Distance Learning for Preschoolers: What Does My Child Really Need?


With the current shutdown of schools, including preschools, in Vermont for the remainder of the year, I’ve seen many parents say, “I know what to do with my 2nd grader, but I need ideas about what to do with my preschooler.” 

As a mother of a preschooler who will be entering kindergarten next year, and as a speech-language pathologist, I don’t have all the answers, but I can tell you some key things about distance learning for preschoolers. Whether your child is attending preschool daily or whether they are home with a caregiver, here are some of the things they will need. 

First of all, your child needs to play (by themselves and with others).

Children learn language and concepts and develop communication and social skills when they play. These skills are key in developing the basis for your child’s future learning. By age 3, children should be starting to interact with other children during play. At around age 4, children should be at least beginning to engage in cooperative and pretend play, which is best described as playing with other children, planning out schemes, and assigning roles to those playing. Of course, while we’re under quarantine, they should only be playing with you or the other members of your family who live in your home.

Secondly, your child needs to be read to.

Being read to is just another outlet in which children learn language. If you’re looking for books to read to preschoolers, here are some great suggestions.

We have been working on the 1,000 books before kindergarten program that our local library introduced us to with our now 5 year-old preschooler. You should check it out, too!

preschooler readingNext, your child needs you to show them love.

I’m sure 99% of us try to make sure our children know we love them. But, in these times of crisis, I think it’s especially important that we make a special effort to take time to step away from the news, give our children extra hugs, play an extra game, do one special 1:1 activity with them before bedtime, whatever might make your child feel extra safe and loved. This will also help you to feel better too. Just try it! 

My last suggestion is one that your preschooler may or may not need. That’s a consistent routine.

Keeping a consistent routine is the hardest part for me, when thinking about distance learning for preschoolers.

I’m not used to teaching my children at home or having my husband working from home every day, and I haven’t found a schedule I’ve used consistently. This is largely due to my second grader and not my preschooler; I don’t want my son doing too much work without breaks, yet I also feel he needs to be responsible for getting some of his work done. I am working on the scheduling piece and hope in the next week or two, I can solidify a schedule that will work with both of my children.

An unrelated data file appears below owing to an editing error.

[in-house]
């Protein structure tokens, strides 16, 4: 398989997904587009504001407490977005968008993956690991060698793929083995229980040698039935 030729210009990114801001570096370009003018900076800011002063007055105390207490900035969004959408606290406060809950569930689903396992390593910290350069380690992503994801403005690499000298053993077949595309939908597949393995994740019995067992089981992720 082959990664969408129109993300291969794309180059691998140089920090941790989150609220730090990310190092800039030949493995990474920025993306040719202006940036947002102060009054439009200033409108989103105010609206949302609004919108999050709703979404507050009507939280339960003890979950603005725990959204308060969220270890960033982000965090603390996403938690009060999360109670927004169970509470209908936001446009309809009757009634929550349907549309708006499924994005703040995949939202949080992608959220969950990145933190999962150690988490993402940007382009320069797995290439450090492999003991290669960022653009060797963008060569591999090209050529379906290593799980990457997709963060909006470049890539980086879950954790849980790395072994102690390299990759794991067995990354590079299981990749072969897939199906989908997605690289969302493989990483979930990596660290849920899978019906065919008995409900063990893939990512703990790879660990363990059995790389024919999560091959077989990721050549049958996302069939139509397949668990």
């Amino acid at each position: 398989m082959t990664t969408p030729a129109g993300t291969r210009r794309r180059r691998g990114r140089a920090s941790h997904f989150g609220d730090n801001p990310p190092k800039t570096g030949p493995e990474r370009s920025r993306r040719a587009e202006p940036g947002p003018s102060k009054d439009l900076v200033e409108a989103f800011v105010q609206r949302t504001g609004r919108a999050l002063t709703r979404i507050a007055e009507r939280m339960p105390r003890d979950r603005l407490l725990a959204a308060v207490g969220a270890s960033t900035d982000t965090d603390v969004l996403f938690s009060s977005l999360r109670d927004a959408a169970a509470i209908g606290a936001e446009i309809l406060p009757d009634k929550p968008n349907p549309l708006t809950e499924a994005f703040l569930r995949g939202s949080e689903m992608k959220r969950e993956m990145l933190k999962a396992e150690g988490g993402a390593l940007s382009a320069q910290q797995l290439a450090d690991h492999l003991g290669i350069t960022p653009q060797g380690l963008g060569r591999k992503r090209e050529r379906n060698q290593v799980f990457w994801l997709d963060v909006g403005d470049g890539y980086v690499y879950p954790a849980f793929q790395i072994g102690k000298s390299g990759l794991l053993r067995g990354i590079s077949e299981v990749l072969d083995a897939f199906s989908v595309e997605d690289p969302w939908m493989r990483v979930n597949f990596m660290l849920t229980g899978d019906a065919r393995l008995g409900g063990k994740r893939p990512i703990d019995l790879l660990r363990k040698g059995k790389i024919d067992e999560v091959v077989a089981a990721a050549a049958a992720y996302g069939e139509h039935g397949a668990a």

Basically, your preschool-aged child needs NOTHING YOU DON’T DO ALREADY!

Doing pre-literacy and “math” are a bonus, but you should not be beating yourself up or feeling guilty if you forget to integrate other intentional activities into your normal schedule or if you don’t have time to sit and drill your child on their letters.

If you do have time for some extra activities, or if you are looking for something different yet educational to keep your preschooler occupied, here are some more suggestions for you!

  • Counting– Count the stairs in your house, count the number of M&Ms the Easter Bunny brings you, count the books you read in a week, the number of times you throw a ball. Count everything! If you have an advanced counter who is getting ready to go to kindergarten in the fall like my son was, see if they can learn to rote count by 2s, 5s, or 10s.
  • More/Less– You can work on these concepts in play! Give your teddy bear four pretend cookies and the stuffed rabbit 5. If these terms are new to your child, you can tell them which one has more and less. After that, you can ask your child who has more or less. 
  • Tapping out syllables– This is actually a great activity to do when you read to your child. Find items in the book’s pictures to tap out. If there’s a toothbrush, tap out the two syllables together with your child (tooth-brush), if there’s a lightning bolt, tap out 3.